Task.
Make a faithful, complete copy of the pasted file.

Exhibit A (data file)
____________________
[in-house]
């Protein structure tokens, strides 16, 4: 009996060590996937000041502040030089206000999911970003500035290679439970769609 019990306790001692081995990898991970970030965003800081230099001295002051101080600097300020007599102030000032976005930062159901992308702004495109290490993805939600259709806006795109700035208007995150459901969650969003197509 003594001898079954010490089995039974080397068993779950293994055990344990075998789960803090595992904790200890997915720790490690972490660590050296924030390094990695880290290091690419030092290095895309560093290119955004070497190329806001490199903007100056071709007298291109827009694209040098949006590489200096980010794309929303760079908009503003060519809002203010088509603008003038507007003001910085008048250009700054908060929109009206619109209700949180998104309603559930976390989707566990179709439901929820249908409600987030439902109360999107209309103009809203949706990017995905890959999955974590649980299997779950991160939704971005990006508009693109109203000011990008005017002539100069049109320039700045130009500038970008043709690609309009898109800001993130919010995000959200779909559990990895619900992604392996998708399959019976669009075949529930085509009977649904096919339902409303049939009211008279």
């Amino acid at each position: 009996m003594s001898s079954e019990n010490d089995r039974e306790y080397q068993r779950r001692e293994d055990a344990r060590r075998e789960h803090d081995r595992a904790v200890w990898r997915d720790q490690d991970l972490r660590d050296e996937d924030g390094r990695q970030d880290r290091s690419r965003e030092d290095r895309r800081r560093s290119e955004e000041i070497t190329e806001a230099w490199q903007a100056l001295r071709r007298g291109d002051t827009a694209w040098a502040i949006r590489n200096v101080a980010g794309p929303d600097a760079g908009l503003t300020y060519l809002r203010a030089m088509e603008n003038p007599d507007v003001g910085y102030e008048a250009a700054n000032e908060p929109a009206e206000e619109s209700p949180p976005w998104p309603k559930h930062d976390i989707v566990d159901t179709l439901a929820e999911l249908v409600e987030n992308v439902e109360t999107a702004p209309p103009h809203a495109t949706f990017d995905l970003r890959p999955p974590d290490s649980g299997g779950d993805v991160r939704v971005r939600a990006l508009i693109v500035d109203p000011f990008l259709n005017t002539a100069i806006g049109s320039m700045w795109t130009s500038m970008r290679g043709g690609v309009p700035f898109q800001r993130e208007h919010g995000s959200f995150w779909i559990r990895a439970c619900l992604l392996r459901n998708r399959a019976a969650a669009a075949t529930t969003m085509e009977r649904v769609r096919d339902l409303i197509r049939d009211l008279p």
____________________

[in-house]
């Protein structure tokens, strides 16, 4: 009996060590996937000041502040030089206000999911970003500035290679439970769609 019990306790001692081995990898991970970030965003800081230099001295002051101080600097300020007599102030000032976005930062159901992308702004495109290490993805939600259709806006795109700035208007995150459901969650969003197509 003594001898079954010490089995039974080397068993779950293994055990344990075998789960803090595992904790200890997915720790490690972490660590050296924030390094990695880290290091690419030092290095895309560093290119955004070497190329806001490199903007100056071709007298291109827009694209040098949006590489200096980010794309929303760079908009503003060519809002203010088509603008003038507007003001910085008048250009700054908060929109009206619109209700949180998104309603559930976390989707566990179709439901929820249908409600987030439902109360999107209309103009809203949706990017995905890959999955974590649980299997779950991160939704971005990006508009693109109203000011990008005017002539100069049109320039700045130009500038970008043709690609309009898109800001993130919010995000959200779909559990990895619900992604392996998708399959019976669009075949529930085509009977649904096919339902409303049939009211008279």
């Amino acid at each position: 009996m003594s001898s079954e019990n010490d089995r039974e306790y080397q068993r779950r001692e293994d055990a344990r060590r075998e789960h803090d081995r595992a904790v200890w990898r997915d720790q490690d991970l972490r660590d050296e996937d924030g390094r990695q970030d880290r290091s690419r965003e030092d290095r895309r800081r560093s290119e955004e000041i070497t190329e806001a230099w490199q903007a100056l001295r071709r007298g291109d002051t827009a694209w040098a502040i949006r590489n200096v101080a980010g794309p929303d600097a760079g908009l503003t300020y060519l809002r203010a030089m088509e603008n003038p007599d507007v003001g910085y102030e008048a250009a700054n000032e908060p929109a009206e206000e619109s209700p949180p976005w998104p309603k559930h930062d976390i989707v566990d159901t179709l439901a929820e999911l249908v409600e987030n992308v439902e109360t999107a702004p209309p103009h809203a495109t949706f990017d995905l970003r890959p999955p974590d290490s649980g299997g779950d993805v991160r939704v971005r939600a990006l508009i693109v500035d109203p000011f990008l259709n005017t002539a100069i806006g049109s320039m700045w795109t130009s500038m970008r290679g043709g690609v309009p700035f898109q800001r993130e208007h919010g995000s959200f995150w779909i559990r990895a439970c619900l992604l392996r459901n998708r399959a019976a969650a669009a075949t529930t969003m085509e009977r649904v769609r096919d339902l409303i197509r049939d009211l008279p």